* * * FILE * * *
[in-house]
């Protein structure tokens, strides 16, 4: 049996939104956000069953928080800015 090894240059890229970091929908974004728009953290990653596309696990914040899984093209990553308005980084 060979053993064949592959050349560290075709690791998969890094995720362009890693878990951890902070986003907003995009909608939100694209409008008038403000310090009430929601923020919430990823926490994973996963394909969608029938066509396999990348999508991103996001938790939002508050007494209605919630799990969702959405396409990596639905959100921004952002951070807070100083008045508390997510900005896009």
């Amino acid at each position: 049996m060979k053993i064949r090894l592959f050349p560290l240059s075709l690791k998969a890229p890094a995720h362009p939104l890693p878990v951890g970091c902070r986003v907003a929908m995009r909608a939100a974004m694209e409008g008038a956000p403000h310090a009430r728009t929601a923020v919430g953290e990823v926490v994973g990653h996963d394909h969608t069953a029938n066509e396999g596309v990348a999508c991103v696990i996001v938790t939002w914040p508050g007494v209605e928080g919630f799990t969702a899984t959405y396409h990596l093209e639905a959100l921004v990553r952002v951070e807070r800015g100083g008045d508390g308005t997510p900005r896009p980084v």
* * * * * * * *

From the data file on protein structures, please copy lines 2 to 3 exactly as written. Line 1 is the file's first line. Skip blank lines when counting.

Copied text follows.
């Protein structure tokens, strides 16, 4: 049996939104956000069953928080800015 090894240059890229970091929908974004728009953290990653596309696990914040899984093209990553308005980084 060979053993064949592959050349560290075709690791998969890094995720362009890693878990951890902070986003907003995009909608939100694209409008008038403000310090009430929601923020919430990823926490994973996963394909969608029938066509396999990348999508991103996001938790939002508050007494209605919630799990969702959405396409990596639905959100921004952002951070807070100083008045508390997510900005896009």
């Amino acid at each position: 049996m060979k053993i064949r090894l592959f050349p560290l240059s075709l690791k998969a890229p890094a995720h362009p939104l890693p878990v951890g970091c902070r986003v907003a929908m995009r909608a939100a974004m694209e409008g008038a956000p403000h310090a009430r728009t929601a923020v919430g953290e990823v926490v994973g990653h996963d394909h969608t069953a029938n066509e396999g596309v990348a999508c991103v696990i996001v938790t939002w914040p508050g007494v209605e928080g919630f799990t969702a899984t959405y396409h990596l093209e639905a959100l921004v990553r952002v951070e807070r800015g100083g008045d508390g308005t997510p900005r896009p980084v």